Sunday, March 11, 2012

Not What I Ordered

Not What I Ordered. . .
A sermon delivered by Rev. Peter T. Atkinson
March 11, 2012
at Gordonsville Presbyterian Church, Gordonsville, Virginia
Matthew 26: 14-16
Matthew 27: 3-10
 
Let us pray,
Help us to see despite our eyes
Help us to think outside of our minds
Help us to be more than our lives      
For your eyes show the way
            Your mind knows the truth
            Your being is the life.
Amen.

This morning's gospel lesson deals with the fall of the man Judas. His fatal decision that has made him possibly the most hated and most infamous character in all of history. Your bulletin shows the text from Matthew 27, which recalls the end of the story. I'd like to include the Beginning and the climax of this story in what we read. So, for those who'd like to follow along, I will start by reading Matthew 26: 14-16, which is the beginning; Matthew 26: 47-50, the climax, and then conclude with as the bulletin shows Matthew 27: 3-10.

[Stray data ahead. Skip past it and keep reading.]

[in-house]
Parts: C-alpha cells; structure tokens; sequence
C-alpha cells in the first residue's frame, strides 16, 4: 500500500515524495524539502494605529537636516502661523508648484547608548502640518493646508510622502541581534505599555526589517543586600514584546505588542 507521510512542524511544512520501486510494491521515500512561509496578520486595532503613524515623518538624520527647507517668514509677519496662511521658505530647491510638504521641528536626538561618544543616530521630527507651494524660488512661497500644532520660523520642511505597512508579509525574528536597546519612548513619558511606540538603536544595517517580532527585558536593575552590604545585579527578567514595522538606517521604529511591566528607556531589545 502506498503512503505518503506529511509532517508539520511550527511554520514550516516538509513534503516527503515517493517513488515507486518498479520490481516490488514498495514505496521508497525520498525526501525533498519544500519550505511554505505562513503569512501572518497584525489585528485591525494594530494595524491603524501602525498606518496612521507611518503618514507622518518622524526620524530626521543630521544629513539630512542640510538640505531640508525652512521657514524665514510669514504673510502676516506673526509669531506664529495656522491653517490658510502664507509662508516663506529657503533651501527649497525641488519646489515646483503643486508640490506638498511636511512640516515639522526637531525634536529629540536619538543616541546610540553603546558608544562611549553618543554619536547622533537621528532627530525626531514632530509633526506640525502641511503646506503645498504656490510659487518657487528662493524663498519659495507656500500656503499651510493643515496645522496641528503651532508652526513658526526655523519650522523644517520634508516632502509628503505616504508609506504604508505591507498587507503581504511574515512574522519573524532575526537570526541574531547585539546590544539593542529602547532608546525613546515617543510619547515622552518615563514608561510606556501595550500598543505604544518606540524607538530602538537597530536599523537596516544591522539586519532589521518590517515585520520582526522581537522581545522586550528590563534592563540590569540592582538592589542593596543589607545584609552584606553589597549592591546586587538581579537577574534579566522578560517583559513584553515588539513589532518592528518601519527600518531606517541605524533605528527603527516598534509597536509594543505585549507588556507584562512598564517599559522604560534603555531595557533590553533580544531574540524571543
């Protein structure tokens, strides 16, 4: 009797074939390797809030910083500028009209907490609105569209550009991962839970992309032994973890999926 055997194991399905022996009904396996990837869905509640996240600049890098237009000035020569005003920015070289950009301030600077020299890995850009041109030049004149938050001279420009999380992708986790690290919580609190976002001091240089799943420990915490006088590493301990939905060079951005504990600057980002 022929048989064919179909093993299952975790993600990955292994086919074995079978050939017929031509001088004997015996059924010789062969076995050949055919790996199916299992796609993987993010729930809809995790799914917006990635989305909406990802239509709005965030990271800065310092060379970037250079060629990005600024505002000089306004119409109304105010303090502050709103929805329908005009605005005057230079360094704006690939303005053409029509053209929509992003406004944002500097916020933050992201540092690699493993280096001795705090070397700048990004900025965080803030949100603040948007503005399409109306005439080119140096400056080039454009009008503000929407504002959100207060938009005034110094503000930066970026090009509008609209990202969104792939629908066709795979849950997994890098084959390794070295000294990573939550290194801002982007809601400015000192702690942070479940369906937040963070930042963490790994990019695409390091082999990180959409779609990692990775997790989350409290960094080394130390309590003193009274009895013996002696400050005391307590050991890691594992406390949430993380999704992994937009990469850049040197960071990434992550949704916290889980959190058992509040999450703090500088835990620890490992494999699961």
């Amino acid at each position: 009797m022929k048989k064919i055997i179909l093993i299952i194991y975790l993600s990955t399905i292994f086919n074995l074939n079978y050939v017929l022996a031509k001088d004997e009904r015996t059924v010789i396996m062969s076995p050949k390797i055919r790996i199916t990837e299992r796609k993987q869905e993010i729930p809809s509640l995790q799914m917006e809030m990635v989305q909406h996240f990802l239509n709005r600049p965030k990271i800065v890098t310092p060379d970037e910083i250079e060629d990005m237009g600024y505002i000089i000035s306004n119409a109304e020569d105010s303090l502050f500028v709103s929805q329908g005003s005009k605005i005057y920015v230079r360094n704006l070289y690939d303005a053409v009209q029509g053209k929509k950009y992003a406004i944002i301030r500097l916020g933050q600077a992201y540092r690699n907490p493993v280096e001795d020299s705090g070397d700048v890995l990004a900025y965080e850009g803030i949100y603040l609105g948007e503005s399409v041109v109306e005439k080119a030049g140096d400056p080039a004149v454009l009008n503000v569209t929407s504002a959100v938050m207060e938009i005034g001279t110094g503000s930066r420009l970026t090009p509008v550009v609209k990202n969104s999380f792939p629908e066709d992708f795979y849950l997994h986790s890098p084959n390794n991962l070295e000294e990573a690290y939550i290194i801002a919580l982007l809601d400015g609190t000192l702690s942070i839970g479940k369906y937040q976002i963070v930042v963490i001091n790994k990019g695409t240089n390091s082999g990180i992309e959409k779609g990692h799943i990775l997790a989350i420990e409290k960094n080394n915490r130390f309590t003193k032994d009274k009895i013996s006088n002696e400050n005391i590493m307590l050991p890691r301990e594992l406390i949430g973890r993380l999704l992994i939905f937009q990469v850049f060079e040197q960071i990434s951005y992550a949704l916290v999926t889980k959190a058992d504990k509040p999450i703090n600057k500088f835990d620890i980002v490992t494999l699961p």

Let us begin.

Judas Agrees to Betray Jesus

(Mk 14:10–11; Lk 22:3–6)

14 Then one of the twelve, who was called Judas Iscariot, went to the chief priests 15 and said, “What will you give me if I betray him to you?” They paid him thirty pieces of silver. 16 And from that moment he began to look for an opportunity to betray him.


The Betrayal and Arrest of Jesus

(Mk 14:43–52; Lk 22:47–53; Jn 18:1–11)

47 While he was still speaking, Judas, one of the twelve, arrived; with him was a large crowd with swords and clubs, from the chief priests and the elders of the people. 48 Now the betrayer had given them a sign, saying, “The one I will kiss is the man; arrest him.” 49 At once he came up to Jesus and said, “Greetings, Rabbi!” and kissed him. 50 Jesus said to him, “Friend, do what you are here to do.” Then they came and laid hands on Jesus and arrested him.